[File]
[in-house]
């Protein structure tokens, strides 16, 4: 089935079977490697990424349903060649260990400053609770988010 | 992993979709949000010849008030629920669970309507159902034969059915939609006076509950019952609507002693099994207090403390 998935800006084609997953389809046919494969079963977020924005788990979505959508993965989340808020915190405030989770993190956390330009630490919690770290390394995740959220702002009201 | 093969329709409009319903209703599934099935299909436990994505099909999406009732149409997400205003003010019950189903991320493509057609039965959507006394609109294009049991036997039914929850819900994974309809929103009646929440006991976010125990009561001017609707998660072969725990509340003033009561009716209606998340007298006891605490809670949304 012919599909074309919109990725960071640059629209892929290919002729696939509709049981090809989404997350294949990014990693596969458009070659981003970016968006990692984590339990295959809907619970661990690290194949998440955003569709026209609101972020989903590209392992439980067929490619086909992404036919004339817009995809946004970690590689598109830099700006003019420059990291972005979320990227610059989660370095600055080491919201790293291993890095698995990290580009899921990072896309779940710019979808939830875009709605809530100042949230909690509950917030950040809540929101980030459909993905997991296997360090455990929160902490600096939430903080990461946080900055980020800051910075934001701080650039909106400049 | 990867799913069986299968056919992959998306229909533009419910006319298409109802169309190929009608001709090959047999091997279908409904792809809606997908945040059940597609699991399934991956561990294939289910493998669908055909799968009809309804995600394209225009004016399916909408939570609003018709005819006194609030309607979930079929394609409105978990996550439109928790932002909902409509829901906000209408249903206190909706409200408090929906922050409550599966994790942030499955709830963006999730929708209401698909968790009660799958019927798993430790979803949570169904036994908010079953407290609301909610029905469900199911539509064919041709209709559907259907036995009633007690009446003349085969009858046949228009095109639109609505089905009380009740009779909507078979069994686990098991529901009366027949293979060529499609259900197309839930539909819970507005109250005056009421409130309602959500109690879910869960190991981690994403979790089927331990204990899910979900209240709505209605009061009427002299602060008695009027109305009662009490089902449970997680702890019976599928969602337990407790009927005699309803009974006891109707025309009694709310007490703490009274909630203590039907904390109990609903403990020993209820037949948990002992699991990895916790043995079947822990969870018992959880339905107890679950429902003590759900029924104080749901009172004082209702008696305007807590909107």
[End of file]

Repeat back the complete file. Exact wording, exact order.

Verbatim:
[in-house]
């Protein structure tokens, strides 16, 4: 089935079977490697990424349903060649260990400053609770988010 | 992993979709949000010849008030629920669970309507159902034969059915939609006076509950019952609507002693099994207090403390 998935800006084609997953389809046919494969079963977020924005788990979505959508993965989340808020915190405030989770993190956390330009630490919690770290390394995740959220702002009201 | 093969329709409009319903209703599934099935299909436990994505099909999406009732149409997400205003003010019950189903991320493509057609039965959507006394609109294009049991036997039914929850819900994974309809929103009646929440006991976010125990009561001017609707998660072969725990509340003033009561009716209606998340007298006891605490809670949304 012919599909074309919109990725960071640059629209892929290919002729696939509709049981090809989404997350294949990014990693596969458009070659981003970016968006990692984590339990295959809907619970661990690290194949998440955003569709026209609101972020989903590209392992439980067929490619086909992404036919004339817009995809946004970690590689598109830099700006003019420059990291972005979320990227610059989660370095600055080491919201790293291993890095698995990290580009899921990072896309779940710019979808939830875009709605809530100042949230909690509950917030950040809540929101980030459909993905997991296997360090455990929160902490600096939430903080990461946080900055980020800051910075934001701080650039909106400049 | 990867799913069986299968056919992959998306229909533009419910006319298409109802169309190929009608001709090959047999091997279908409904792809809606997908945040059940597609699991399934991956561990294939289910493998669908055909799968009809309804995600394209225009004016399916909408939570609003018709005819006194609030309607979930079929394609409105978990996550439109928790932002909902409509829901906000209408249903206190909706409200408090929906922050409550599966994790942030499955709830963006999730929708209401698909968790009660799958019927798993430790979803949570169904036994908010079953407290609301909610029905469900199911539509064919041709209709559907259907036995009633007690009446003349085969009858046949228009095109639109609505089905009380009740009779909507078979069994686990098991529901009366027949293979060529499609259900197309839930539909819970507005109250005056009421409130309602959500109690879910869960190991981690994403979790089927331990204990899910979900209240709505209605009061009427002299602060008695009027109305009662009490089902449970997680702890019976599928969602337990407790009927005699309803009974006891109707025309009694709310007490703490009274909630203590039907904390109990609903403990020993209820037949948990002992699991990895916790043995079947822990969870018992959880339905107890679950429902003590759900029924104080749901009172004082209702008696305007807590909107």